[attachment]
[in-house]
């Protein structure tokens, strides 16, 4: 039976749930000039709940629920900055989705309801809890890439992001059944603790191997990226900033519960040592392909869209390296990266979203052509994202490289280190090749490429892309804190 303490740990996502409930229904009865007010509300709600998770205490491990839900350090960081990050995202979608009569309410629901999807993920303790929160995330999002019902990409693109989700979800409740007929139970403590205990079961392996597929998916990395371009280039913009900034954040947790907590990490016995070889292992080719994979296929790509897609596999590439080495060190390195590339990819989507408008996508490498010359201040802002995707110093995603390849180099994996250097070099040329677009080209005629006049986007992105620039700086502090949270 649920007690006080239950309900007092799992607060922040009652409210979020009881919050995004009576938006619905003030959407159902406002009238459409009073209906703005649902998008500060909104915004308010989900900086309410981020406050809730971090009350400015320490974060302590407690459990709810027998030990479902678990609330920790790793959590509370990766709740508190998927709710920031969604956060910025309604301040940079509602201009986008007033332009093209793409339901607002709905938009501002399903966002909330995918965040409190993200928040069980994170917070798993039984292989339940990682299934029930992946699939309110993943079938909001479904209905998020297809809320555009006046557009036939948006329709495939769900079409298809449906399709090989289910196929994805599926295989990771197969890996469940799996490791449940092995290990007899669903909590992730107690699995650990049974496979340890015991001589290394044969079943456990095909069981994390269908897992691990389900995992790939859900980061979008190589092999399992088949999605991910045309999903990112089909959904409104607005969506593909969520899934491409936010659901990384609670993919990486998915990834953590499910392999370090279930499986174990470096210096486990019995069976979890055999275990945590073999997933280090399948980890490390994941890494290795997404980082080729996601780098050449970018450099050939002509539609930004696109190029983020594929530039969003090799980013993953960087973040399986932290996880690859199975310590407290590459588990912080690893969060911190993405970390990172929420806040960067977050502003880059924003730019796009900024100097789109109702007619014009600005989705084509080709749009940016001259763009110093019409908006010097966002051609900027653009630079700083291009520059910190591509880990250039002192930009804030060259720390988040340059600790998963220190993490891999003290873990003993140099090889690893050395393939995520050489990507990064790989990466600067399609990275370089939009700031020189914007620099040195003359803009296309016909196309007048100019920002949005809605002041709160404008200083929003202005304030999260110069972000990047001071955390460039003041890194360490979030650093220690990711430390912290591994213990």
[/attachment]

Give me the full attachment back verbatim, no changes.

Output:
[in-house]
């Protein structure tokens, strides 16, 4: 039976749930000039709940629920900055989705309801809890890439992001059944603790191997990226900033519960040592392909869209390296990266979203052509994202490289280190090749490429892309804190 303490740990996502409930229904009865007010509300709600998770205490491990839900350090960081990050995202979608009569309410629901999807993920303790929160995330999002019902990409693109989700979800409740007929139970403590205990079961392996597929998916990395371009280039913009900034954040947790907590990490016995070889292992080719994979296929790509897609596999590439080495060190390195590339990819989507408008996508490498010359201040802002995707110093995603390849180099994996250097070099040329677009080209005629006049986007992105620039700086502090949270 649920007690006080239950309900007092799992607060922040009652409210979020009881919050995004009576938006619905003030959407159902406002009238459409009073209906703005649902998008500060909104915004308010989900900086309410981020406050809730971090009350400015320490974060302590407690459990709810027998030990479902678990609330920790790793959590509370990766709740508190998927709710920031969604956060910025309604301040940079509602201009986008007033332009093209793409339901607002709905938009501002399903966002909330995918965040409190993200928040069980994170917070798993039984292989339940990682299934029930992946699939309110993943079938909001479904209905998020297809809320555009006046557009036939948006329709495939769900079409298809449906399709090989289910196929994805599926295989990771197969890996469940799996490791449940092995290990007899669903909590992730107690699995650990049974496979340890015991001589290394044969079943456990095909069981994390269908897992691990389900995992790939859900980061979008190589092999399992088949999605991910045309999903990112089909959904409104607005969506593909969520899934491409936010659901990384609670993919990486998915990834953590499910392999370090279930499986174990470096210096486990019995069976979890055999275990945590073999997933280090399948980890490390994941890494290795997404980082080729996601780098050449970018450099050939002509539609930004696109190029983020594929530039969003090799980013993953960087973040399986932290996880690859199975310590407290590459588990912080690893969060911190993405970390990172929420806040960067977050502003880059924003730019796009900024100097789109109702007619014009600005989705084509080709749009940016001259763009110093019409908006010097966002051609900027653009630079700083291009520059910190591509880990250039002192930009804030060259720390988040340059600790998963220190993490891999003290873990003993140099090889690893050395393939995520050489990507990064790989990466600067399609990275370089939009700031020189914007620099040195003359803009296309016909196309007048100019920002949005809605002041709160404008200083929003202005304030999260110069972000990047001071955390460039003041890194360490979030650093220690990711430390912290591994213990």